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Heritage Register
James Bay

106 Superior Street

Built 1914
Heritage-Designated 2005

For: Connaught Seaman's Institute

Architect: J.C.M. Keith

106 Superior

ARCHITECTURE:

This plain red brick, one-storey, flat-roofed institutional building has a double-arched entrance and heavy rolled metal cornice. The window headers and sills are of sandstone as are the twin arches of the entrance.

The choice of John Charles Malcolm Keith as the architect for the Institute reflects his strong Anglican leanings, and his interest in architectural commissions that elevated humanity, including schools, parish churches and Victoria’s Anglican Cathedral. The sombre, robust architecture of the Seamen’s Institute manifests its former earnest, gritty role. No longer a seamen’s institute, the surviving building reminds us of the busy port that Victoria once was.

ORIGINAL OCCUPANTS:

Built in 1914 during a period of steady growth of maritime trade associated with the BC lumber industry, the Connaught Seamen’s Institute demonstrates the continuing efforts (begun with the creation of school, park and church reserves in the 1850s) of Victorians to replicate the infrastructure of the standard British colonial port. The function of the Institute, to provide safe overnight accommodation for seafarers far from home in a nurturing Anglican environment, reminds us of the darker side of port life, and the negative effects of drink and loneliness that the church sought to address. The association of the Institute in its early years with prominent, mainly female, citizens including Lady Douglas and the Dunsmuirs, speaks to the strong temperance movement, and the significance of women’s influence generally in Victoria’s history.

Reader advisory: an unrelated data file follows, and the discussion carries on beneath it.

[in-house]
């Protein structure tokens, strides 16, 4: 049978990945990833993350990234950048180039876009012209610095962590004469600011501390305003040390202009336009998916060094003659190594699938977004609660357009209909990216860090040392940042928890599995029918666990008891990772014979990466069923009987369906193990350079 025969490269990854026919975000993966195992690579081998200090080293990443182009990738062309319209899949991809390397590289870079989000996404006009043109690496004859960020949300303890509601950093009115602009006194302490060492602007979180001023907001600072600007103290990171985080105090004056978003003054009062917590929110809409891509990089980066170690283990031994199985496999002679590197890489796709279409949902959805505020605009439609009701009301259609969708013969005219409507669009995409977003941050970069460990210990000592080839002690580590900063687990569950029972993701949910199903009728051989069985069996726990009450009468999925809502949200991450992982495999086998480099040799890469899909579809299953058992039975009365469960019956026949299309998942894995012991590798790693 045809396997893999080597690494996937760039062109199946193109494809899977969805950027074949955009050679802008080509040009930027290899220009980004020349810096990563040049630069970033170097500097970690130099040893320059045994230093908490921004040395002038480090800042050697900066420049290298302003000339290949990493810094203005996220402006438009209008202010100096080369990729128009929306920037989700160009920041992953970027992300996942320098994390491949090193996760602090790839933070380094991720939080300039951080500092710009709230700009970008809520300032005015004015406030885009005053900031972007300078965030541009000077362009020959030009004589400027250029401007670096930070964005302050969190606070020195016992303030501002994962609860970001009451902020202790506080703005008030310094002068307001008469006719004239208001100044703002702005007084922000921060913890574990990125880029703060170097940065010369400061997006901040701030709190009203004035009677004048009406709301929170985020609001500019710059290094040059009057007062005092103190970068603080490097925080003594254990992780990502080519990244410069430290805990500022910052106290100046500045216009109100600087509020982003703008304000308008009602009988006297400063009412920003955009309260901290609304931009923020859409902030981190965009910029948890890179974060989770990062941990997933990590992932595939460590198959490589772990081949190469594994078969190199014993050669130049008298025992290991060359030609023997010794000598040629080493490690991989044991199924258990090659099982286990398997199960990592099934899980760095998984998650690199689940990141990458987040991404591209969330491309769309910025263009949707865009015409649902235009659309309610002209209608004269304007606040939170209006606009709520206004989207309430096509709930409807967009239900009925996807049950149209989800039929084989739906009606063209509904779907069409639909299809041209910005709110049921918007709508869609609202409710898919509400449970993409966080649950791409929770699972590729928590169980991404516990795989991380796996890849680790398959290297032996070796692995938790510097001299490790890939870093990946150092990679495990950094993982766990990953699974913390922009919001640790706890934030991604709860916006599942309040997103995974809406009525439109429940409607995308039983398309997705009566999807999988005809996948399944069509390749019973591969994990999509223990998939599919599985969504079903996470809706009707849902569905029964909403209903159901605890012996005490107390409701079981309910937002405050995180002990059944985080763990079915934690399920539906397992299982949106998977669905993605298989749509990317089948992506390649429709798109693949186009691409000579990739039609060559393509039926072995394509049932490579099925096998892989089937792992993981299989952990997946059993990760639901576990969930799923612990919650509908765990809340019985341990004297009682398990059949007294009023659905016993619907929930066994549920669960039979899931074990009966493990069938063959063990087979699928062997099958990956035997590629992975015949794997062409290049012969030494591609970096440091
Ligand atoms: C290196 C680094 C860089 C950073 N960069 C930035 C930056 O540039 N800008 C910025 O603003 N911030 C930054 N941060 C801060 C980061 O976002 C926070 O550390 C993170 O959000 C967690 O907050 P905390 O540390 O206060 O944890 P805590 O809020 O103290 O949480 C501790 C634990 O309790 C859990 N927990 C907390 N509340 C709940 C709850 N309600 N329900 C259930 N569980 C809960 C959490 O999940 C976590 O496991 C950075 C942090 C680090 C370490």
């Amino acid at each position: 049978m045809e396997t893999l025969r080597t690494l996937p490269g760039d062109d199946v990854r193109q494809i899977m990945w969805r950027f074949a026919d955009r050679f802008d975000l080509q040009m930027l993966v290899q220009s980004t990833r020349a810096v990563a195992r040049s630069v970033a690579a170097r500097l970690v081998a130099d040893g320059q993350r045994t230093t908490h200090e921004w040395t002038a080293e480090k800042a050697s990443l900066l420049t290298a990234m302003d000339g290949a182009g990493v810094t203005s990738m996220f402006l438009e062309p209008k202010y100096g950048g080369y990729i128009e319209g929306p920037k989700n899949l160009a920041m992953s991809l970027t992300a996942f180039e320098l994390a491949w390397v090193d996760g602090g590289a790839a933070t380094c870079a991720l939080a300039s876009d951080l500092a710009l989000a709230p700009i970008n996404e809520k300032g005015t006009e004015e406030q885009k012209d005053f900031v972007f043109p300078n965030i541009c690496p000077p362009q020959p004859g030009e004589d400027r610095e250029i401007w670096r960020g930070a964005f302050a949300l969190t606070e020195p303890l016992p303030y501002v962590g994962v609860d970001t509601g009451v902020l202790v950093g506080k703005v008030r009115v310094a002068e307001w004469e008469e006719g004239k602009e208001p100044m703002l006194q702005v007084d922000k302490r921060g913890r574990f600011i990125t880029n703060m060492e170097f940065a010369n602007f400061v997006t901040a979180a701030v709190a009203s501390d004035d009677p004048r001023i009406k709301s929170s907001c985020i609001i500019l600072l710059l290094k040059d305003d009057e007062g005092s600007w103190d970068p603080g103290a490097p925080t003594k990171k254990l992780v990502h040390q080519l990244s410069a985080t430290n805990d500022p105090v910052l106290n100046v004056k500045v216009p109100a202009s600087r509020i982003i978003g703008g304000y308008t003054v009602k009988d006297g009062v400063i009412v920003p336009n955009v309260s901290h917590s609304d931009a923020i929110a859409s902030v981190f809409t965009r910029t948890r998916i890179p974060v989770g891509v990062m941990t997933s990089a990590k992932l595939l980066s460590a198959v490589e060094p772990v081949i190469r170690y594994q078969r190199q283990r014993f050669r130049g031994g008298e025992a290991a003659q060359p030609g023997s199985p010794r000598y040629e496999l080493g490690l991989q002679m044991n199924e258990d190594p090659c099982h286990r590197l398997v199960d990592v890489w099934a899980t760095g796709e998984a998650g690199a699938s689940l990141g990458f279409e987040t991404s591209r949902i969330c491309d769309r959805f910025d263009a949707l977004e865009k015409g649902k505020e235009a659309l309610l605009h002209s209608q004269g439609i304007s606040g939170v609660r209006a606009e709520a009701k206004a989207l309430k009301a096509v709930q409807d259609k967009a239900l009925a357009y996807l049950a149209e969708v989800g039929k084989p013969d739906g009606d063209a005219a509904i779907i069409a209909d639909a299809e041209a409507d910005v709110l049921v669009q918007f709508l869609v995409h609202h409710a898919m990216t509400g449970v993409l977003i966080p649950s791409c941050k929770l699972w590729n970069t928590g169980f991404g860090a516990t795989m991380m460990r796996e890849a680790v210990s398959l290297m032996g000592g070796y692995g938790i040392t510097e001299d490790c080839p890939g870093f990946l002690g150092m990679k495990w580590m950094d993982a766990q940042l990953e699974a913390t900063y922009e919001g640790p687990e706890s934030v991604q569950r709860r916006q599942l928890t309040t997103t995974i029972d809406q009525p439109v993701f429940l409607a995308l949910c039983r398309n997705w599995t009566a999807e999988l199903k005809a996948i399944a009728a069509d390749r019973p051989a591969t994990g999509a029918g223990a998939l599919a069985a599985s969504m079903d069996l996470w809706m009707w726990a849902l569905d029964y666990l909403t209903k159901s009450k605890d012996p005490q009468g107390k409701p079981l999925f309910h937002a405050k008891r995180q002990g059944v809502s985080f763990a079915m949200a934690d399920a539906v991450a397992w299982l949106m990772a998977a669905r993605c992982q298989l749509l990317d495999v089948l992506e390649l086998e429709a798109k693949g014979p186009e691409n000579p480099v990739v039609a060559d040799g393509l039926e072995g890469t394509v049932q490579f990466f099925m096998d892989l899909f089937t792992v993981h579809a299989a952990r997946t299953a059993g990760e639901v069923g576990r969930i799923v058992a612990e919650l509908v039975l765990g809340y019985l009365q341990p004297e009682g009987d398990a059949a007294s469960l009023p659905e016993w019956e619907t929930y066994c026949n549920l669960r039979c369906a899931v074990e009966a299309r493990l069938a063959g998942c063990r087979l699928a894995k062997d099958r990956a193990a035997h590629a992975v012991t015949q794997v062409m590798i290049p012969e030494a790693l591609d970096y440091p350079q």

There is a cornerstone that reads “dedicated by the Duke of Connaught on September 28, 1912” and a stone plaque that reads “Seamen’s Institute. Come unto me all Ye that are weary and I will give you rest.”

OTHER OCCUPANTS:

In 1977 the building became a Unitarian church; the entrance was redesigned and a gable roof was built to make a scissor-truss ceiling for a more ecclesiastical-looking interior. The gable is largely hidden by the parapet. There is a partial second floor penthouse addition. In 1993 it became a private residence and antique shop. The Superior Café opened in the building in 2005.

ADDITIONAL INFORMATION & IMAGES:

• James Bay History

• James Bay Heritage Register

• This Old House, Victoria's Heritage Neighbourhoods,
Volume Two: James Bay


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